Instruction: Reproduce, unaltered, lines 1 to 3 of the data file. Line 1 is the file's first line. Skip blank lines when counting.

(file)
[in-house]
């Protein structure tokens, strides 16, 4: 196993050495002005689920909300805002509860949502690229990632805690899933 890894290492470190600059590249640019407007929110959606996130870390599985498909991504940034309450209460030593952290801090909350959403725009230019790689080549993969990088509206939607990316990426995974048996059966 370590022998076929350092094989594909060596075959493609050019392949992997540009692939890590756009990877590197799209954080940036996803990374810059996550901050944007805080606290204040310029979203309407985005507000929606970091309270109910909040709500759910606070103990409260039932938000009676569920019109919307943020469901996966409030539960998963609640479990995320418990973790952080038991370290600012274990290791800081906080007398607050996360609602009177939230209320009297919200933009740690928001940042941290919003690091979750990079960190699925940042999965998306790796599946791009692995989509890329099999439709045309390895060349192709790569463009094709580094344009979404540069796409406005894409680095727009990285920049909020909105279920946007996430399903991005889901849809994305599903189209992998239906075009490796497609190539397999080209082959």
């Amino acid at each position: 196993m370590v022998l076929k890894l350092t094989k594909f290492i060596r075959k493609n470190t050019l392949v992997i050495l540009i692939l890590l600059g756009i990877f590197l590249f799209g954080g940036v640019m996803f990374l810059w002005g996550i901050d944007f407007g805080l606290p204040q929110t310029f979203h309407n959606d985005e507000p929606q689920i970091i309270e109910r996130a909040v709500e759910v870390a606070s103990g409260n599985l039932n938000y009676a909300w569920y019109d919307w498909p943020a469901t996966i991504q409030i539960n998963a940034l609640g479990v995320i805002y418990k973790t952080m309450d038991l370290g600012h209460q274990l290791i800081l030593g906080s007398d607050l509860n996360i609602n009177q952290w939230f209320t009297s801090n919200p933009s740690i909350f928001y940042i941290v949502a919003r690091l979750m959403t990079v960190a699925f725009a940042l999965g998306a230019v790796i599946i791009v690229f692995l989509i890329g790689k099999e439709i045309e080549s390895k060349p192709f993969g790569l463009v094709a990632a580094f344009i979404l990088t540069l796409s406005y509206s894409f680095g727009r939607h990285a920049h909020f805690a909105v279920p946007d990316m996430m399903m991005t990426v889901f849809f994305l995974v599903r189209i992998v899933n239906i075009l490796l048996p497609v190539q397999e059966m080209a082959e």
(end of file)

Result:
[in-house]
């Protein structure tokens, strides 16, 4: 196993050495002005689920909300805002509860949502690229990632805690899933 890894290492470190600059590249640019407007929110959606996130870390599985498909991504940034309450209460030593952290801090909350959403725009230019790689080549993969990088509206939607990316990426995974048996059966 370590022998076929350092094989594909060596075959493609050019392949992997540009692939890590756009990877590197799209954080940036996803990374810059996550901050944007805080606290204040310029979203309407985005507000929606970091309270109910909040709500759910606070103990409260039932938000009676569920019109919307943020469901996966409030539960998963609640479990995320418990973790952080038991370290600012274990290791800081906080007398607050996360609602009177939230209320009297919200933009740690928001940042941290919003690091979750990079960190699925940042999965998306790796599946791009692995989509890329099999439709045309390895060349192709790569463009094709580094344009979404540069796409406005894409680095727009990285920049909020909105279920946007996430399903991005889901849809994305599903189209992998239906075009490796497609190539397999080209082959």
């Amino acid at each position: 196993m370590v022998l076929k890894l350092t094989k594909f290492i060596r075959k493609n470190t050019l392949v992997i050495l540009i692939l890590l600059g756009i990877f590197l590249f799209g954080g940036v640019m996803f990374l810059w002005g996550i901050d944007f407007g805080l606290p204040q929110t310029f979203h309407n959606d985005e507000p929606q689920i970091i309270e109910r996130a909040v709500e759910v870390a606070s103990g409260n599985l039932n938000y009676a909300w569920y019109d919307w498909p943020a469901t996966i991504q409030i539960n998963a940034l609640g479990v995320i805002y418990k973790t952080m309450d038991l370290g600012h209460q274990l290791i800081l030593g906080s007398d607050l509860n996360i609602n009177q952290w939230f209320t009297s801090n919200p933009s740690i909350f928001y940042i941290v949502a919003r690091l979750m959403t990079v960190a699925f725009a940042l999965g998306a230019v790796i599946i791009v690229f692995l989509i890329g790689k099999e439709i045309e080549s390895k060349p192709f993969g790569l463009v094709a990632a580094f344009i979404l990088t540069l796409s406005y509206s894409f680095g727009r939607h990285a920049h909020f805690a909105v279920p946007d990316m996430m399903m991005t990426v889901f849809f994305l995974v599903r189209i992998v899933n239906i075009l490796l048996p497609v190539q397999e059966m080209a082959e």